Skip to content Skip to navigation

An Interview with Rebecca Givens Rolland

Rebecca Givens Rolland’s creative nonfiction piece, “The Magnesium”, appears in The Fiddlehead No. 283 (Spring 2020). Editorial Assistant Taidgh Lynch conducted the following interview via email in May 2020.


Taidgh Lynch: Firstly, I’d like to say how much I enjoyed “The Magnesium” and how there’s so much to contemplate throughout your essay. You start by saying, “I cannot write about motherhood without writing about identity, and time.” How do you think the essay makes it possible to reflect on these experiences? How do you think writing creative nonfiction differs from poetry or fiction?


Rebecca Givens Rolland: I think the essay allows for an unfolding of ideas and experiences in an iterative, evolving way. As I write, I allow those details to accumulate and surprise me, and try not to hold to them too tightly. I keep the thread of emotional truth at the forefront of my mind, and especially the idea of layering—the thought that I have changed since the experience I write about, and that I change even in the writing. Ideally, I hope that the reader can, in some small way, be changed. For me, the line between poetry and creative nonfiction is definitely blurred. It all depends on the context—I find that nonfiction lets me follow the narrative thread more, while poetry is more centrally focused on the image.


TL: I keep coming back to your wonderful imagery. How important is imagery to you in your writing? 


RGR: The image is definitely the most important kernel for me, the thing out of which the thoughts and reflections arise. I often begin most creative work—whether it’s a novel, a nonfiction piece, or a poem—with one image that stuck with me and felt arresting. The last image of this essay is actually the first thing that came—the idea of my son coming toward me, and me calling out to him, in a moment of recognition and strangeness for us both.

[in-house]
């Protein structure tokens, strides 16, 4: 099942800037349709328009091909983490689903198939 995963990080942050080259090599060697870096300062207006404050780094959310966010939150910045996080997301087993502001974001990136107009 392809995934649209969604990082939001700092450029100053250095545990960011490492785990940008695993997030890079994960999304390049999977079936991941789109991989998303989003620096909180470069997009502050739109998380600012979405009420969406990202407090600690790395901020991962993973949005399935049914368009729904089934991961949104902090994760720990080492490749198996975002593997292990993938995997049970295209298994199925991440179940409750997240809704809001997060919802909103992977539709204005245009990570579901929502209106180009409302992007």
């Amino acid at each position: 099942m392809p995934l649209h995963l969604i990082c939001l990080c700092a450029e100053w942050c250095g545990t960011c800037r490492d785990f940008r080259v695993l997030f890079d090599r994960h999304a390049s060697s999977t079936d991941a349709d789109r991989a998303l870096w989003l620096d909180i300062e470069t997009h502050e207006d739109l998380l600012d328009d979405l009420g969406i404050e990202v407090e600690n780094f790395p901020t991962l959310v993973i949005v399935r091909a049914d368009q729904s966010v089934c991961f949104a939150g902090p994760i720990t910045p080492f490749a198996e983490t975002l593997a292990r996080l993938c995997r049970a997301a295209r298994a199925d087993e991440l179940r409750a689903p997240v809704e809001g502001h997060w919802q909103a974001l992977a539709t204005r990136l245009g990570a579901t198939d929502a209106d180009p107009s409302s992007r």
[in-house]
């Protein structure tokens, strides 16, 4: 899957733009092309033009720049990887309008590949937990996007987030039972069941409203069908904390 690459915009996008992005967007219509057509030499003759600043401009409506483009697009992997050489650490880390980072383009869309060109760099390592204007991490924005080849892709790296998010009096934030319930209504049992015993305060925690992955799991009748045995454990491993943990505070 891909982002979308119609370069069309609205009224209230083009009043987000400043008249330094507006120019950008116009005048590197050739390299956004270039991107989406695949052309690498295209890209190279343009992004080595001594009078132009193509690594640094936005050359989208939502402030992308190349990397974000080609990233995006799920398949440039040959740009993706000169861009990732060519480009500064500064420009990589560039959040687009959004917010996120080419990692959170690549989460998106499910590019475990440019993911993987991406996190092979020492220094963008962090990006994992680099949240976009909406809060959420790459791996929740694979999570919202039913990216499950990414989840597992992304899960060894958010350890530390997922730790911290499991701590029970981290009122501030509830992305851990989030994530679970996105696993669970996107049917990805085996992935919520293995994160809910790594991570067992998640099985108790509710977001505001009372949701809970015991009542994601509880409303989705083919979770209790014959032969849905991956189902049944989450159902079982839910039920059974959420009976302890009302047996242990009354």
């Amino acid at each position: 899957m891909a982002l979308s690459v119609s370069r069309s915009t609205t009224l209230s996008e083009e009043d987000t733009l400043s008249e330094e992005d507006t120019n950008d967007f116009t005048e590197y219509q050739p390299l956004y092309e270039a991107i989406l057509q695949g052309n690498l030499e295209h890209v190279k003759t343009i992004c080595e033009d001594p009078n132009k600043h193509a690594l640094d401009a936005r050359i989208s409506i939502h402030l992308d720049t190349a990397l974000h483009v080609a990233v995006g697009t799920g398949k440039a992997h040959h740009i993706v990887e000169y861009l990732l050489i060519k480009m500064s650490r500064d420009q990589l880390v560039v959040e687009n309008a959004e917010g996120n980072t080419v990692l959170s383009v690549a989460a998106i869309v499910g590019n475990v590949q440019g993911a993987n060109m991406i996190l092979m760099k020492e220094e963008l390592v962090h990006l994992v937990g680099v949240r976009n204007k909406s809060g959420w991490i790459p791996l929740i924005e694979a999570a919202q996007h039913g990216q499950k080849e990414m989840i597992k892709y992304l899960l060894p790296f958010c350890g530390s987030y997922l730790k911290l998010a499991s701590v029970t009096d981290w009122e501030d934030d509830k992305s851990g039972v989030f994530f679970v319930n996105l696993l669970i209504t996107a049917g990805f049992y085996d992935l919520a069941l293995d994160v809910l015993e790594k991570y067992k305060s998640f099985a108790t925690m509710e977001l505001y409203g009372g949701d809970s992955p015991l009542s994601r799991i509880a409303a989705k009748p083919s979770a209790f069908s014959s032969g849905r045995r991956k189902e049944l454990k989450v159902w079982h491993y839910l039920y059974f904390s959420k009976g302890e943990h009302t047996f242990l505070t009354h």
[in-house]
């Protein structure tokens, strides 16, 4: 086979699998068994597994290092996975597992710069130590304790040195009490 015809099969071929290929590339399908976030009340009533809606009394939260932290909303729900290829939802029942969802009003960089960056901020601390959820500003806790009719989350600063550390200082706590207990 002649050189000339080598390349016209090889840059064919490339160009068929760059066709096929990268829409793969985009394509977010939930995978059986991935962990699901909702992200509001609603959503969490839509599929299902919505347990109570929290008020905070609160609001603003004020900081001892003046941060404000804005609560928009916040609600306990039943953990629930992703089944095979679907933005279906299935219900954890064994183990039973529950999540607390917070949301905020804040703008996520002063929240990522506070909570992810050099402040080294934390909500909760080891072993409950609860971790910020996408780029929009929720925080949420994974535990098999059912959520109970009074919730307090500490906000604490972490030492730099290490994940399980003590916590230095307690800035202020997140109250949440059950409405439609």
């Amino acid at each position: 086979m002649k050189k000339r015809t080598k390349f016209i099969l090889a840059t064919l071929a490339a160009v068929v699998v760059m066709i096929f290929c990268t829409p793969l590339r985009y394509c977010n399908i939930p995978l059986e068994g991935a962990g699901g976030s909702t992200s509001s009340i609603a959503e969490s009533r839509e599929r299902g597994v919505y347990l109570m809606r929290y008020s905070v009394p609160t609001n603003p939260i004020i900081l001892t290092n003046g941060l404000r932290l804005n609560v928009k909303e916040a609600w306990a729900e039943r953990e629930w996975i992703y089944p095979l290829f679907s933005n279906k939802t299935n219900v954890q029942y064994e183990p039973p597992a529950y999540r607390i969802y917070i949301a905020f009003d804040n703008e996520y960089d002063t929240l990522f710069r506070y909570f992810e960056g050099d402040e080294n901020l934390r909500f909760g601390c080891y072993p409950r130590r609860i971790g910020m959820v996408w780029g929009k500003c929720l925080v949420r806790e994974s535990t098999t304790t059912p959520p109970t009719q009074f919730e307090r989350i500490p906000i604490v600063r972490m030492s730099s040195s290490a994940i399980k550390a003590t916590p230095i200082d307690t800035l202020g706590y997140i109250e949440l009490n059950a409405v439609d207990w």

TL: Your essay bubbles over with so much mystery and mesmerising detail. I feel as if you’re imploring the reader to explore their own individual experiences. Is that ultimately the goal of a writer, to rouse the reader, to shake them awake to the moment we live in?


RGR: Yes, I do think so—and to recognize the true strangeness and fascination in what might appear to be the most mundane experiences. This to me has been one of the most curious and engaging parts of parenting—the sense of a mystery always unfolding before you, and seeing the people you thought you knew so well change before your eyes, and change you, in the process. But of course, it’s not limited to parenting. Becoming awake to the momentary shifts in experiences—whatever they may be—lets these sorts of mysteries reveal themselves. 


TL: What significance does the title and the numbered sequences have in the essay? Or if you wish to keep their significances a mystery, how do choices such as title and structure impact meaning?


RGR: The title comes from another part of this sequence, which talks about the infusion of magnesium as a treatment for post-partum pre-eclampsia. The magnesium heals, but also burns—which struck me as a metaphor for the difficulty and potential that comes from the reflective process. The numbered sequences started as a simple response to having hardly any time to write. I was inspired by those “day books” that ask you to write a few lines per day, and decided that I would do something similar, and write at least one sequence a day.


TL: There is a surprising image at the end of the startled son. I can relate to that feeling of alarm at the sheer complexity of life. It’s as if by looking at the son I’m staring back at my own reflection. That image doubles back for me in numerous ways, throughout the entire essay. How do these connections form? Are you aware of these links or do they reveal themselves to you as you write into your experiences? 


RGR: Thank you! These links were not intentional, but I think having a pause between writing each sequence gave them time to marinate. Most of the time, these links are mysterious even to me, until they start bubbling up on the page.


TL: And finally, what can we look forward to reading of yours in the future?


RGR: I have a nonfiction book forthcoming from HarperOne (HarperCollins), on the power of conversations between parents and kids. I also have fiction forthcoming in the Crab Creek Review, and am working on revising a novel.


Rebecca Givens Rolland won the Dana Award in Short Fiction. Her poems have appeared or are forthcoming in Witness, Kenyon Review, Cincinnati Review, Gettysburg Review, among others. Her first book, The Wreck of Birds (Bauhan Publishing), won the 2011 May Sarton New Hampshire First Book Prize.


Add new comment

(If you're a human, don't change the following field)
Your first name.
(If you're a human, don't change the following field)
Your first name.
(If you're a human, don't change the following field)
Your first name.